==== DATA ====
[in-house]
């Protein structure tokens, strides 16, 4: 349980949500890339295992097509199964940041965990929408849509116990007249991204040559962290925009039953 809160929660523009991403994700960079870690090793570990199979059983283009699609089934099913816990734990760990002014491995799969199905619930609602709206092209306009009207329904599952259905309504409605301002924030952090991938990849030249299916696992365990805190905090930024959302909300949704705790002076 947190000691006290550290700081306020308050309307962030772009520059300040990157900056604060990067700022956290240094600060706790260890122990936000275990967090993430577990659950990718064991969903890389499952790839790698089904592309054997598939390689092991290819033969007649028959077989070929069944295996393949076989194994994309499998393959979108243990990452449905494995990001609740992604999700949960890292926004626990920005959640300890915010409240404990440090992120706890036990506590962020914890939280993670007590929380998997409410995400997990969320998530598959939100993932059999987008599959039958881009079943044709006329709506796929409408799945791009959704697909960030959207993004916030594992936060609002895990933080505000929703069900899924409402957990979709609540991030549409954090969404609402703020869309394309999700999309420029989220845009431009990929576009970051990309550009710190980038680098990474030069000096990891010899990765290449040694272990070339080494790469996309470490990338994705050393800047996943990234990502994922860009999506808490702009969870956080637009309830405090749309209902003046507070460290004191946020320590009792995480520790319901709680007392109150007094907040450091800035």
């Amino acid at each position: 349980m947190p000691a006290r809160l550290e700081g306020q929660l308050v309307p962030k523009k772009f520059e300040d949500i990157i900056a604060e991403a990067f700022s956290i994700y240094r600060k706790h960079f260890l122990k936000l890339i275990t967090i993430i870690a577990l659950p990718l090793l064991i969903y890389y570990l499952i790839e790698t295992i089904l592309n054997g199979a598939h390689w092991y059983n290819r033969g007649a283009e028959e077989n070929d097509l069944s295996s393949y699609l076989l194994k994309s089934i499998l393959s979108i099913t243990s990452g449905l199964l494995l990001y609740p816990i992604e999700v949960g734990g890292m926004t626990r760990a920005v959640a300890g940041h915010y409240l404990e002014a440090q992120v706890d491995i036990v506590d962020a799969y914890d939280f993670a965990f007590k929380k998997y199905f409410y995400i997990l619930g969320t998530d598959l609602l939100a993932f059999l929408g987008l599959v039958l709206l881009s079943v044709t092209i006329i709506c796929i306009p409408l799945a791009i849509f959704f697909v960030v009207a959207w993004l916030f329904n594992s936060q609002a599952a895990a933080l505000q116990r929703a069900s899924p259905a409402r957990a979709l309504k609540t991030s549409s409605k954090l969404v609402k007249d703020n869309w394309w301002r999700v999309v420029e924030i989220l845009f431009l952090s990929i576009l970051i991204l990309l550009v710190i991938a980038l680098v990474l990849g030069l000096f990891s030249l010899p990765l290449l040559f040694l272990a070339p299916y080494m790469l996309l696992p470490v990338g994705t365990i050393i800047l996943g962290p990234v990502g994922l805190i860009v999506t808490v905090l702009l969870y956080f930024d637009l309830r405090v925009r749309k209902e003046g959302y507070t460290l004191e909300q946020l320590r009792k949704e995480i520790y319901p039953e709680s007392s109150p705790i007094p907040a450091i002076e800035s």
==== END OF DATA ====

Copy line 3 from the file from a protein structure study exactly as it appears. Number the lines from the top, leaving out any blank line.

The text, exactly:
């Amino acid at each position: 349980m947190p000691a006290r809160l550290e700081g306020q929660l308050v309307p962030k523009k772009f520059e300040d949500i990157i900056a604060e991403a990067f700022s956290i994700y240094r600060k706790h960079f260890l122990k936000l890339i275990t967090i993430i870690a577990l659950p990718l090793l064991i969903y890389y570990l499952i790839e790698t295992i089904l592309n054997g199979a598939h390689w092991y059983n290819r033969g007649a283009e028959e077989n070929d097509l069944s295996s393949y699609l076989l194994k994309s089934i499998l393959s979108i099913t243990s990452g449905l199964l494995l990001y609740p816990i992604e999700v949960g734990g890292m926004t626990r760990a920005v959640a300890g940041h915010y409240l404990e002014a440090q992120v706890d491995i036990v506590d962020a799969y914890d939280f993670a965990f007590k929380k998997y199905f409410y995400i997990l619930g969320t998530d598959l609602l939100a993932f059999l929408g987008l599959v039958l709206l881009s079943v044709t092209i006329i709506c796929i306009p409408l799945a791009i849509f959704f697909v960030v009207a959207w993004l916030f329904n594992s936060q609002a599952a895990a933080l505000q116990r929703a069900s899924p259905a409402r957990a979709l309504k609540t991030s549409s409605k954090l969404v609402k007249d703020n869309w394309w301002r999700v999309v420029e924030i989220l845009f431009l952090s990929i576009l970051i991204l990309l550009v710190i991938a980038l680098v990474l990849g030069l000096f990891s030249l010899p990765l290449l040559f040694l272990a070339p299916y080494m790469l996309l696992p470490v990338g994705t365990i050393i800047l996943g962290p990234v990502g994922l805190i860009v999506t808490v905090l702009l969870y956080f930024d637009l309830r405090v925009r749309k209902e003046g959302y507070t460290l004191e909300q946020l320590r009792k949704e995480i520790y319901p039953e709680s007392s109150p705790i007094p907040a450091i002076e800035s």